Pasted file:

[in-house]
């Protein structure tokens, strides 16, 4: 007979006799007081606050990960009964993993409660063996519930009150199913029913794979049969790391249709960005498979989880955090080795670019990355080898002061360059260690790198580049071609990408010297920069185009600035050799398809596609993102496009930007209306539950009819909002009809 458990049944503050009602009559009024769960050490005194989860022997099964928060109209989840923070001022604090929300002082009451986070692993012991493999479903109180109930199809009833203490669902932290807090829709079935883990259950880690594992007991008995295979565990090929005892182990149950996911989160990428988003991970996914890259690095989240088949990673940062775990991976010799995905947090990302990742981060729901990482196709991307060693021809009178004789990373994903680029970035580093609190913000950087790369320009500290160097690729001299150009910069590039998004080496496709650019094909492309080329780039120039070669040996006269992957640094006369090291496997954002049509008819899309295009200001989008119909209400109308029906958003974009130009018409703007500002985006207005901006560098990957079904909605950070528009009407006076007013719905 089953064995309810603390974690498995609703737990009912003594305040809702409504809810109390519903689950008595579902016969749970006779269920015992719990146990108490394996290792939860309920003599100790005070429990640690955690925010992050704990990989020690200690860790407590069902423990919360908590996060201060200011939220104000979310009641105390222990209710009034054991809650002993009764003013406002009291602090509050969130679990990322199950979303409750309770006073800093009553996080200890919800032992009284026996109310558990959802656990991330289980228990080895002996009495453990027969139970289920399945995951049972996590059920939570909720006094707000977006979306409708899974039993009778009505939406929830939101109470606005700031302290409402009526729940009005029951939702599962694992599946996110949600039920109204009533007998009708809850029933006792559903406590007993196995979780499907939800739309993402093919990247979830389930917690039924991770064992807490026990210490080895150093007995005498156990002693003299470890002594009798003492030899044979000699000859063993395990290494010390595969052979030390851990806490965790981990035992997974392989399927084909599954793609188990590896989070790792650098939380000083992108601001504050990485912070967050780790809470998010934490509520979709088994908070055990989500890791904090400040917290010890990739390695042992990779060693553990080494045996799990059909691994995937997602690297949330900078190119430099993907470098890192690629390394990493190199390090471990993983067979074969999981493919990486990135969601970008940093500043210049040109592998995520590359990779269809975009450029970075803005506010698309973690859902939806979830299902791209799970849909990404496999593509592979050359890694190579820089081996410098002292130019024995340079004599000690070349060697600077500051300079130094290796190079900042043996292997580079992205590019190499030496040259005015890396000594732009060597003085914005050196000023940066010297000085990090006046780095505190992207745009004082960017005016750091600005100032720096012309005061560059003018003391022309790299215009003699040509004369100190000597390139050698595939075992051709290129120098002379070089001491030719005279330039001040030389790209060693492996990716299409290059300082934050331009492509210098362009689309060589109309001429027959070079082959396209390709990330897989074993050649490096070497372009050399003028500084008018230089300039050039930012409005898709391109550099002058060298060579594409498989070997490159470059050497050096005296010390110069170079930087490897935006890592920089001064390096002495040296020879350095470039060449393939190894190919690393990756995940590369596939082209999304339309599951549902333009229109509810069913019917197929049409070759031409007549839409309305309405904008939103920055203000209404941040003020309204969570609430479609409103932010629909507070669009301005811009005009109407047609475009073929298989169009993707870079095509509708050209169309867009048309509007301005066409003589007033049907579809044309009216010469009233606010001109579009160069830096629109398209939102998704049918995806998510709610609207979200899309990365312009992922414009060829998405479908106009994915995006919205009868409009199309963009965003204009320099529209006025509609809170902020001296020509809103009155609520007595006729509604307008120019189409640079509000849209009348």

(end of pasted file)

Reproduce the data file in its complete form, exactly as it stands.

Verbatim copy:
[in-house]
């Protein structure tokens, strides 16, 4: 007979006799007081606050990960009964993993409660063996519930009150199913029913794979049969790391249709960005498979989880955090080795670019990355080898002061360059260690790198580049071609990408010297920069185009600035050799398809596609993102496009930007209306539950009819909002009809 458990049944503050009602009559009024769960050490005194989860022997099964928060109209989840923070001022604090929300002082009451986070692993012991493999479903109180109930199809009833203490669902932290807090829709079935883990259950880690594992007991008995295979565990090929005892182990149950996911989160990428988003991970996914890259690095989240088949990673940062775990991976010799995905947090990302990742981060729901990482196709991307060693021809009178004789990373994903680029970035580093609190913000950087790369320009500290160097690729001299150009910069590039998004080496496709650019094909492309080329780039120039070669040996006269992957640094006369090291496997954002049509008819899309295009200001989008119909209400109308029906958003974009130009018409703007500002985006207005901006560098990957079904909605950070528009009407006076007013719905 089953064995309810603390974690498995609703737990009912003594305040809702409504809810109390519903689950008595579902016969749970006779269920015992719990146990108490394996290792939860309920003599100790005070429990640690955690925010992050704990990989020690200690860790407590069902423990919360908590996060201060200011939220104000979310009641105390222990209710009034054991809650002993009764003013406002009291602090509050969130679990990322199950979303409750309770006073800093009553996080200890919800032992009284026996109310558990959802656990991330289980228990080895002996009495453990027969139970289920399945995951049972996590059920939570909720006094707000977006979306409708899974039993009778009505939406929830939101109470606005700031302290409402009526729940009005029951939702599962694992599946996110949600039920109204009533007998009708809850029933006792559903406590007993196995979780499907939800739309993402093919990247979830389930917690039924991770064992807490026990210490080895150093007995005498156990002693003299470890002594009798003492030899044979000699000859063993395990290494010390595969052979030390851990806490965790981990035992997974392989399927084909599954793609188990590896989070790792650098939380000083992108601001504050990485912070967050780790809470998010934490509520979709088994908070055990989500890791904090400040917290010890990739390695042992990779060693553990080494045996799990059909691994995937997602690297949330900078190119430099993907470098890192690629390394990493190199390090471990993983067979074969999981493919990486990135969601970008940093500043210049040109592998995520590359990779269809975009450029970075803005506010698309973690859902939806979830299902791209799970849909990404496999593509592979050359890694190579820089081996410098002292130019024995340079004599000690070349060697600077500051300079130094290796190079900042043996292997580079992205590019190499030496040259005015890396000594732009060597003085914005050196000023940066010297000085990090006046780095505190992207745009004082960017005016750091600005100032720096012309005061560059003018003391022309790299215009003699040509004369100190000597390139050698595939075992051709290129120098002379070089001491030719005279330039001040030389790209060693492996990716299409290059300082934050331009492509210098362009689309060589109309001429027959070079082959396209390709990330897989074993050649490096070497372009050399003028500084008018230089300039050039930012409005898709391109550099002058060298060579594409498989070997490159470059050497050096005296010390110069170079930087490897935006890592920089001064390096002495040296020879350095470039060449393939190894190919690393990756995940590369596939082209999304339309599951549902333009229109509810069913019917197929049409070759031409007549839409309305309405904008939103920055203000209404941040003020309204969570609430479609409103932010629909507070669009301005811009005009109407047609475009073929298989169009993707870079095509509708050209169309867009048309509007301005066409003589007033049907579809044309009216010469009233606010001109579009160069830096629109398209939102998704049918995806998510709610609207979200899309990365312009992922414009060829998405479908106009994915995006919205009868409009199309963009965003204009320099529209006025509609809170902020001296020509809103009155609520007595006729509604307008120019189409640079509000849209009348």